Big interview: The CEO IMEX Group, Carina Bauer

The world of diplomacy and the High Street’s loss is the meetings industry’s gain.

IMEX Group CEO Carina Bauer says her first ambition at the age of three was “to open a shop like Marks & Spencer, only bigger”. A few years on and the student Carina Bloom (as she was then) went on to ‘major’ in International Relations. “I thought I might want to do something in this field – perhaps in the UN,” she says.

The first big memorable event she was involved in was the EIBTM show in Geneva. “It was sometime in the late ‘80s and I used to go most years and enjoyed being spoilt as I made my way around the stands. I particularly remember the Egypt stand where they used to ply me with delicacies.

“We also used to spend most summer holidays in the US around IACVB (now Destination Marketing Association International – DMAI) and Meeting Professionals International (MPI)
annual conventions, so I became used to these events pretty quickly.”

Bauer comes from a distinguished family of business entrepreneurs (father, Ray Bloom, is IMEX Chairman and his nephew, Tony Bloom, is Chairman of Brighton & Hove Albion Football Club).
Bauer joined the family’s coffee shop business straight out of university, throwing herself into the launch of a new chain, GoodBean Coffee.

“We expanded extremely fast, growing from one to 12 stores in under three years, eventually selling to Coffee Republic,” Bauer notes.

“I plunged myself into the business, hardly stopping for breath for the first year. I learnt a huge number of lessons about business, as well as time and people management. It took me by surprise that not everyone in the business was as passionate as I was and I had to learn pretty quickly how to motivate staff literally ‘clocking in and out’ of work.

“I also learned how to prioritise and cope with problems; in a 24-7 retail and catering business there is always something going wrong. I learnt a lot about myself and the fact that I can be a very hands-on person; I don’t mind getting stuck in and dealing with whatever needs doing, but that’s not always the best use of a manager’s time. It took me a few years to learn to delegate and to focus on the strategic view.”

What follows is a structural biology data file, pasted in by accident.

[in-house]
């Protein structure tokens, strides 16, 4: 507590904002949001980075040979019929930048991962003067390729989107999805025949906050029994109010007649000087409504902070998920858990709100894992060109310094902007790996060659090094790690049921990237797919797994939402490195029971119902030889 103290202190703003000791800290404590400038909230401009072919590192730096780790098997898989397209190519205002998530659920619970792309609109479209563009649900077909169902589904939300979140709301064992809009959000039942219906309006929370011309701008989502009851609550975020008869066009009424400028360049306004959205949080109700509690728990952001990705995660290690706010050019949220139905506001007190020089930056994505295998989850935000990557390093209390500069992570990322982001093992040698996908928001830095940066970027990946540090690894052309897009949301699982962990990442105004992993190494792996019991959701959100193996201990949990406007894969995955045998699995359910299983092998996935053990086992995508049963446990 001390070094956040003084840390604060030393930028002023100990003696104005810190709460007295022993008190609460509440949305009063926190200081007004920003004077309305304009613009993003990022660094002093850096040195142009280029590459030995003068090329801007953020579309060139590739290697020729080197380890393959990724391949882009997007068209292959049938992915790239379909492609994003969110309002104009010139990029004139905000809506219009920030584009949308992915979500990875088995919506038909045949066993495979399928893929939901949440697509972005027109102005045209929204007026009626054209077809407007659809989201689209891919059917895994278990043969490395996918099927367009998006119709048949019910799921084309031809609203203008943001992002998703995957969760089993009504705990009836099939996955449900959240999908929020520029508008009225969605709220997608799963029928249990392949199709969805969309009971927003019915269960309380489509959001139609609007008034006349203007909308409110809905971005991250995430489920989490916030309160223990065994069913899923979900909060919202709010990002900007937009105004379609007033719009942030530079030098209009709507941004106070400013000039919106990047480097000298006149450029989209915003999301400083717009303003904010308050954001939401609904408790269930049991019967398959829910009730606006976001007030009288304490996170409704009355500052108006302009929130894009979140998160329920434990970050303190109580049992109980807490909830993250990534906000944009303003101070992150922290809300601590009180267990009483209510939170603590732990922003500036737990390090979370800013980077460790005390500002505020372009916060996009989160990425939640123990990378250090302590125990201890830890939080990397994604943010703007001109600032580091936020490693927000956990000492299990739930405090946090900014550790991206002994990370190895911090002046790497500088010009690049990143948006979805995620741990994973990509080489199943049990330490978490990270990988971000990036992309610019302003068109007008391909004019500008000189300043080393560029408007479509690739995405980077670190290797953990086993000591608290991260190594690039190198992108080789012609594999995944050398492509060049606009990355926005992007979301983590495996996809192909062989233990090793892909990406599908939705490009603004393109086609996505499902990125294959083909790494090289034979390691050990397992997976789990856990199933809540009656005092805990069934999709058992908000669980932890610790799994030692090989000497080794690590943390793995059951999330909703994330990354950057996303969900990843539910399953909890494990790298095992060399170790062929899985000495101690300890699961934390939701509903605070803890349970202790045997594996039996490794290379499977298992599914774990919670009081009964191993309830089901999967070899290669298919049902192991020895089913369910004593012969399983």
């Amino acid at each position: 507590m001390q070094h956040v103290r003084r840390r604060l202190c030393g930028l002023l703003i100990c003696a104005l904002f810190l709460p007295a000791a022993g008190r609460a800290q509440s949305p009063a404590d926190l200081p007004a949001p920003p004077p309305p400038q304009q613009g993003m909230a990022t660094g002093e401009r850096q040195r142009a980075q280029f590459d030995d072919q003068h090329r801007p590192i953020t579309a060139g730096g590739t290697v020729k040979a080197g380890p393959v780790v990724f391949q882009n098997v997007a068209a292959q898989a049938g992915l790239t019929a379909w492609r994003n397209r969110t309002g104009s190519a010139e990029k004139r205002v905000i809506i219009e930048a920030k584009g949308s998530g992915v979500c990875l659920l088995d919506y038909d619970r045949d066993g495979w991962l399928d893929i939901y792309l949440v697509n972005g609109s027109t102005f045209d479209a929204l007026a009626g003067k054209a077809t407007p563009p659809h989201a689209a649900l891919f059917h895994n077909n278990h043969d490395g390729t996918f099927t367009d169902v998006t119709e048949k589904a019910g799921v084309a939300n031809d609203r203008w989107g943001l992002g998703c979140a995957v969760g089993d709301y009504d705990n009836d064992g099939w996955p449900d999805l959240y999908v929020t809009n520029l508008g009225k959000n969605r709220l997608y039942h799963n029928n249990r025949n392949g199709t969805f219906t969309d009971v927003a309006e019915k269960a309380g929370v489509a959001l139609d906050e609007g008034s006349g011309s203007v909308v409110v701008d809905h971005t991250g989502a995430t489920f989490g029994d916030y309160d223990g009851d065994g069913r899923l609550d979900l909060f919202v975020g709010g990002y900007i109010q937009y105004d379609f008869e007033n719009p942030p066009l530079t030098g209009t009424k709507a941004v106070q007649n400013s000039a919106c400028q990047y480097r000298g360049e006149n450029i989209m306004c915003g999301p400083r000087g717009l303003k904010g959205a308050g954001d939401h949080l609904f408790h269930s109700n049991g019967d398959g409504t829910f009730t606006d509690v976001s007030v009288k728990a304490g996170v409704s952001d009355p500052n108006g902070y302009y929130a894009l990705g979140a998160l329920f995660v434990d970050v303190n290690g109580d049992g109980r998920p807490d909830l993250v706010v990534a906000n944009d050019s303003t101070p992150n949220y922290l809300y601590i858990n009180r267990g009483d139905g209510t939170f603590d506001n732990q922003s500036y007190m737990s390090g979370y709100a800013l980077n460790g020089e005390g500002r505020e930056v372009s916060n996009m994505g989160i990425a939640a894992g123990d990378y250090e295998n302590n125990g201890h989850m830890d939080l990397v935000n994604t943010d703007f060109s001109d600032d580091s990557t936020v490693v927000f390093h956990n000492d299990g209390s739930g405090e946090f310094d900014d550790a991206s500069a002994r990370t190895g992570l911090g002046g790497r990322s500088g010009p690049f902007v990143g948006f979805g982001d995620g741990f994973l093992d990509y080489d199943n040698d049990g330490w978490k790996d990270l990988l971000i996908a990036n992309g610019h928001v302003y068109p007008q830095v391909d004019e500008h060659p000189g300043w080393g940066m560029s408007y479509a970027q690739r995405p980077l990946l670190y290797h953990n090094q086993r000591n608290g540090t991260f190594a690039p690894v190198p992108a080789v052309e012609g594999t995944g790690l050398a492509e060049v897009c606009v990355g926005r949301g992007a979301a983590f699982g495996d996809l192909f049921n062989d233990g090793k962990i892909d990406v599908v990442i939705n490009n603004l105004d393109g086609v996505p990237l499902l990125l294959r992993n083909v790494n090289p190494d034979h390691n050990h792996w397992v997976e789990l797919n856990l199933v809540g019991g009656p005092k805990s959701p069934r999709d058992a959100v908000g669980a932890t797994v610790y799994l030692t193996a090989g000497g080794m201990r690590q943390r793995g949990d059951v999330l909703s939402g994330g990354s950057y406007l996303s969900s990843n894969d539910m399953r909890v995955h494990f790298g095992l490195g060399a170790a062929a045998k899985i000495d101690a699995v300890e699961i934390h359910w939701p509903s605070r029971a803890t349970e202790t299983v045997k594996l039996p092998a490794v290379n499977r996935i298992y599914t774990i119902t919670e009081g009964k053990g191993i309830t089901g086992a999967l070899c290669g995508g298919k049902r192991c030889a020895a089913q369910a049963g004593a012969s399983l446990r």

After the sale of GoodBean Coffee Bauer did a ski season after which she knew she did not want to go back into retail and catering.

“It just wasn’t fulfilling enough,” she says.

The IMEX meetings industry show in Frankfurt had been launched and was then a year out from the debut edition. Bauer agreed to step in on a temporary basis for a staff member on maternity leave (she is still with the company).

“I had no clue about the industry or about organising an exhibition, but I knew that the team was experienced and I was really happy to learn,” she says, admitting that first year was “incredibly hard work”.

“I found that I had an aptitude for seeing the big picture at the same time as focussing on the details that make a difference and by the time I got to the first show I was totally hooked and had
no intention of leaving.

“The great friendships from colleagues and partners around the world make this a special industry in which to work.”

What would she be doing if she weren’t in the meetings industry? “I would probably have started looking at what I could have done within the sphere of international relations. Other than that, I’d probably go and work in a ski resort again, although I would probably end up starting my own business to keep my brain busy and so that I didn’t end up a complete ski-bum!”

Now Bauer is in charge of a team still getting used to overlaying two show cycles into 12 months. She says the launch of IMEX America in Las Vegas means working further ahead with things such
as branding and website developments running up to a 18-24 month cycle.

In the three months leading up to each show, the atmosphere in the Hove office changes almost on a weekly basis as the level of work increases. “I’d say that the very busiest period is probably two to three weeks from each show. By one week out we have, hopefully, done most of the work and it’s almost the ‘calm before the storm’.”

How has Bauer put her mark on the IMEX shows? “Hopefully by helping to cultivate an attitude of care for our clients, as well as attention to detail. I hope I’ve also allowed us to grow and improve faster by giving real autonomy and responsibility to the key people in our business.”  

What keeps you awake at night? “Almost nothing keeps me awake at night – often including my son’s screaming – I think it’s one of my strengths and definitely helps with jetlag!”